Several streams draining from the mountains that enhance my urban viewscape snake their way through Anchorage, paralleling urban trails, bordering neighborhoods and sometimes disappearing underground for blocks at a time. While the aesthetics and natural state of the creeks range from non-existent to surprisingly impressive, for an angler it’s difficult not to look at the flowing water, assess the potential lies of hungry fish, and subsequently think, “I wonder if there is a fish there?”
Well, you don’t know until you find out. After having stopped at several “fishy looking” holes during runs on my local pedestrian trail to ponder the aforementioned question, I finally took an hour to return with my fly rod.
The holes in question immediately became my local honey holes. Over the past several years I have effectively doubled my days on the water simply by exploring the streams just down the street and have been shocked by several of the stretches of urban creek where I have found trout.
I recognize that every city and its available flowing waters vary widely, but here are some suggestions from my urban fishing experience in Anchorage.
- Adjust your expectations— Chances are these are not blue-ribbon fisheries to be accessed behind the local baseball fields. Your expectations should reflect that. Consider them an immediate source of fishing respite when stuck in town or an opportunity for an exciting lunch break. Every fish counts, no matter the size and whether or not it makes it to hand. Celebrate the small victories. After all, it beats the pants off eating lunch from your desk or holding down the couch at home.
- Rise to the challenge —The creeks I find myself on are very small and wrought with hazards including challenging casts and limited or non-existent back cast room. They demand creative approaches. There’s a learning curve and it hasn’t always been pretty, but I am a better angler for tackling these obstacles.
- Focus on similarities – Yes, you have found yourself in a drastically different setting than you are used to, but the primary goal of catching fish remains the same. Presumably you have gathered local knowledge on other creeks in your geographic area and the species, food supply, and habits of fish remain largely the same. Turn to what you have learned on the wilder cousins of these urban streams and apply that knowledge here.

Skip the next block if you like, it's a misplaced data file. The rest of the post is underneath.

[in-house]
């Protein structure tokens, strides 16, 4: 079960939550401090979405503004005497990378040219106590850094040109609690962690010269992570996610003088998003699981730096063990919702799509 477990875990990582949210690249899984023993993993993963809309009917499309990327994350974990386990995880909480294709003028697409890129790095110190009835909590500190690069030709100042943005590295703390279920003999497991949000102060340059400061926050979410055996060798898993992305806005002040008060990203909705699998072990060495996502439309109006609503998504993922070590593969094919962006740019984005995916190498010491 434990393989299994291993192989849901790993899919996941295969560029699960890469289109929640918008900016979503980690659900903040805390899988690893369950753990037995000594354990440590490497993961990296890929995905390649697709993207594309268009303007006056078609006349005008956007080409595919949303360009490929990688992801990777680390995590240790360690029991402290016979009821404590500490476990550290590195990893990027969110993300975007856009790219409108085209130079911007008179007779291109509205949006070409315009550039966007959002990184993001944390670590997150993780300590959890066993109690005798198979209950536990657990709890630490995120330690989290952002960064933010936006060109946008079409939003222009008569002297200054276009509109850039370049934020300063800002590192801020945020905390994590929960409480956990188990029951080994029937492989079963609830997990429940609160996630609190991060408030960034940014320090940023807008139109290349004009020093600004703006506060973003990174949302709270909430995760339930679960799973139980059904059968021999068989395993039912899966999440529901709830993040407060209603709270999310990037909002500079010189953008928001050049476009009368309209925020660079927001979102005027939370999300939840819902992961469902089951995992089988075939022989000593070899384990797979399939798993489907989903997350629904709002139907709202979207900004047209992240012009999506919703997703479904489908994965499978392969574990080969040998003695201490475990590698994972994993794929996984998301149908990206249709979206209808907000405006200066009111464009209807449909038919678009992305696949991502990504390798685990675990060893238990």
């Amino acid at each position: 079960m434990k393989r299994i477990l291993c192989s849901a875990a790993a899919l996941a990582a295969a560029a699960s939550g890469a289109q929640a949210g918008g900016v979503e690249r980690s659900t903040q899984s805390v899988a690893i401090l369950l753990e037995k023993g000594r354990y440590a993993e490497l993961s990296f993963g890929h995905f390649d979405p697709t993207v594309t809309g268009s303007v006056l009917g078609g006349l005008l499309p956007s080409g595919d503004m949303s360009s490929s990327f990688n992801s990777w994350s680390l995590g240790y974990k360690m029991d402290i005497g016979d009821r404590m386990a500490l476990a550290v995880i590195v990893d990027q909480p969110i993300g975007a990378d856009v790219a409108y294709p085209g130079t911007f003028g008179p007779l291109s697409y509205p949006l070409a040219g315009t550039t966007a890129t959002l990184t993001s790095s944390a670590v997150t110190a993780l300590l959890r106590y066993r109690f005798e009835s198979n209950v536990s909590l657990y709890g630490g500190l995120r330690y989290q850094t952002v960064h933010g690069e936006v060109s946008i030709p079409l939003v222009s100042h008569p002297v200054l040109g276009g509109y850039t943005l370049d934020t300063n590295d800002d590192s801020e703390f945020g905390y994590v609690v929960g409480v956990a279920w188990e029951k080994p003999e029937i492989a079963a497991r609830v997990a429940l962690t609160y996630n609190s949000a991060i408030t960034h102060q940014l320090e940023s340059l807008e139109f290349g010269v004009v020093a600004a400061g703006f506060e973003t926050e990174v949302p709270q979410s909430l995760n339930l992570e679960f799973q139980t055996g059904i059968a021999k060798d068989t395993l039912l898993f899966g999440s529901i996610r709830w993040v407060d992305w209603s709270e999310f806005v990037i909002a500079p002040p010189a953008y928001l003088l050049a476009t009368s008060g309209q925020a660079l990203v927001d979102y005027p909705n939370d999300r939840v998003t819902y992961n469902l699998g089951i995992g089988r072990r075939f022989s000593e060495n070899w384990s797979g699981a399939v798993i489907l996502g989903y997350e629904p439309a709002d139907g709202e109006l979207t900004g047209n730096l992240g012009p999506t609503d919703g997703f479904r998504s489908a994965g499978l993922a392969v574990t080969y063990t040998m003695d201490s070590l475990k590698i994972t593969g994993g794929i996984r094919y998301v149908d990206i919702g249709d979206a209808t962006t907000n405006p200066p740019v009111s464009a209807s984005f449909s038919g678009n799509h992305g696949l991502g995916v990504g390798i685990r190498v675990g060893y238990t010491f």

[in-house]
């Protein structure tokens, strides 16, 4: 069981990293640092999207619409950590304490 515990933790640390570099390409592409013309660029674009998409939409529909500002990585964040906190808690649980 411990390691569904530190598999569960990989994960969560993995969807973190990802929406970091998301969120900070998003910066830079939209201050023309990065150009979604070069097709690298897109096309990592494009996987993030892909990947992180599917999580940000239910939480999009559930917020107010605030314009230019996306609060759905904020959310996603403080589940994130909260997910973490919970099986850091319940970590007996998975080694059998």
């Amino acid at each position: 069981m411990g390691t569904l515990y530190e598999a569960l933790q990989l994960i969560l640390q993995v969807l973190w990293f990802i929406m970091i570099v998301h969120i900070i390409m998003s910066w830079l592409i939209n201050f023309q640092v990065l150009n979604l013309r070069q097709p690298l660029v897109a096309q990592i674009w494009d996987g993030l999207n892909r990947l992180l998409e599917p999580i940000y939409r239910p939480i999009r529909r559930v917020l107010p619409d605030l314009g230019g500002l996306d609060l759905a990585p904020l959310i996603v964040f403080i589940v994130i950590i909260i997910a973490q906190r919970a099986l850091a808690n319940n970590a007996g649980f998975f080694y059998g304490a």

- Start on a stretch of water that suits you — Review maps to determine access points and sections of the creek that appeal based off the experience you are looking for. Consider things such as proximity to home or work, the natural character of the stream and surrounding area of the stretch, and other uses of the stretch that may impede your fishing.
- Go “prospecting” — When I approach a new stretch of an urban waterway, or have only a limited amount of time, I do two things: 1) tie on a fly that I know will attract fish and that I am confident in my ability to present. My go-to fly is a size 10 Woolly Bugger in olive or black, frequently with a “hot head,” and 2) cover water and prioritize making casts in the places you think are most likely to hold fish.
- Accessibility is mobility — This can come in handy when jetting out for a quick fishing mission or trying to explore larger sections of your urban waters. Pedestrian trails, bike paths, and user trails cut down on frustrating bushwhacking and equal more time on the water.
- Research produces results — A little bit of homework can go a long way in improving your experience and success. Check with your local Fish and Game agency to learn about stocking history (if any) to have an idea of what species are in the creek and how prolific their presence may be. As always, consult the fishing regulations for the waters you intend to fish to ensure that you are in compliance.
- Bring a plastic bag — You will reliably encounter litter, and if you are anything like me, you’ll think twice about walking past it, especially once you’ve pulled a fish from the adjacent waters. My sling pack is loaded with a stash of plastic bags to pick up trash while I fish.
Though many will turn their nose up at fishing amongst sewer drains and sometimes questionable water quality, I consider it a treat to be able to catch rainbow trout and observe migrating salmon within walking distance of my house.
Each fish found is a reminder of the stream’s former self, and while it may no longer fully encompass the entirety of its historical beauty and allure, there is still plenty of delight to be found, and not just below the water’s surface.
Eric Booton is the sportsmen’s outreach coordinator for TU’s Alaska Program. He lives and works in Anchorage.